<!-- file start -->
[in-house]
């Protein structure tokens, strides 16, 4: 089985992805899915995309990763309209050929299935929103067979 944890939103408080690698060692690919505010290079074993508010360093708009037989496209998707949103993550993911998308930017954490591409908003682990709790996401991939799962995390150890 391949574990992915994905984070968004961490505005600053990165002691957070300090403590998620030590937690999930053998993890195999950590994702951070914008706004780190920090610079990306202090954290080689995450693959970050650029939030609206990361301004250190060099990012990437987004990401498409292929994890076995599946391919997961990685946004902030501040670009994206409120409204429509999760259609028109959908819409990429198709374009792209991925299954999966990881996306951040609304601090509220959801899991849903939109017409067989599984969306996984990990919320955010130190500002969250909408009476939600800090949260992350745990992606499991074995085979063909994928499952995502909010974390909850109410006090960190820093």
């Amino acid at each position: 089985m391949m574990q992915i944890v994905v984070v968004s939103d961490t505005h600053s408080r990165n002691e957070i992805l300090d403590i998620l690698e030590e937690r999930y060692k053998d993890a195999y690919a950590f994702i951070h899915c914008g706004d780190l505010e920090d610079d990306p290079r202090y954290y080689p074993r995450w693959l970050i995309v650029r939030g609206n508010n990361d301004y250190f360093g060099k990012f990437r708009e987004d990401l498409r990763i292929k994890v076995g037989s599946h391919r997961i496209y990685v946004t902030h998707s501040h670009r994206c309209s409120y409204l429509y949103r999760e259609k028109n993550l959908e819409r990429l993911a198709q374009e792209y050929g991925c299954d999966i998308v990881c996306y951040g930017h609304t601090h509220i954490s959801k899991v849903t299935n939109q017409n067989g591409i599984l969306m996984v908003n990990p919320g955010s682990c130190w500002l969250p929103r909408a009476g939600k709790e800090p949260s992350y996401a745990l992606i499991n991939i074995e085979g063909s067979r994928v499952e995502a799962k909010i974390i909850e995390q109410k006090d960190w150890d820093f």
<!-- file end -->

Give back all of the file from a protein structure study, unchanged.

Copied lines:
[in-house]
């Protein structure tokens, strides 16, 4: 089985992805899915995309990763309209050929299935929103067979 944890939103408080690698060692690919505010290079074993508010360093708009037989496209998707949103993550993911998308930017954490591409908003682990709790996401991939799962995390150890 391949574990992915994905984070968004961490505005600053990165002691957070300090403590998620030590937690999930053998993890195999950590994702951070914008706004780190920090610079990306202090954290080689995450693959970050650029939030609206990361301004250190060099990012990437987004990401498409292929994890076995599946391919997961990685946004902030501040670009994206409120409204429509999760259609028109959908819409990429198709374009792209991925299954999966990881996306951040609304601090509220959801899991849903939109017409067989599984969306996984990990919320955010130190500002969250909408009476939600800090949260992350745990992606499991074995085979063909994928499952995502909010974390909850109410006090960190820093």
């Amino acid at each position: 089985m391949m574990q992915i944890v994905v984070v968004s939103d961490t505005h600053s408080r990165n002691e957070i992805l300090d403590i998620l690698e030590e937690r999930y060692k053998d993890a195999y690919a950590f994702i951070h899915c914008g706004d780190l505010e920090d610079d990306p290079r202090y954290y080689p074993r995450w693959l970050i995309v650029r939030g609206n508010n990361d301004y250190f360093g060099k990012f990437r708009e987004d990401l498409r990763i292929k994890v076995g037989s599946h391919r997961i496209y990685v946004t902030h998707s501040h670009r994206c309209s409120y409204l429509y949103r999760e259609k028109n993550l959908e819409r990429l993911a198709q374009e792209y050929g991925c299954d999966i998308v990881c996306y951040g930017h609304t601090h509220i954490s959801k899991v849903t299935n939109q017409n067989g591409i599984l969306m996984v908003n990990p919320g955010s682990c130190w500002l969250p929103r909408a009476g939600k709790e800090p949260s992350y996401a745990l992606i499991n991939i074995e085979g063909s067979r994928v499952e995502a799962k909010i974390i909850e995390q109410k006090d960190w150890d820093f």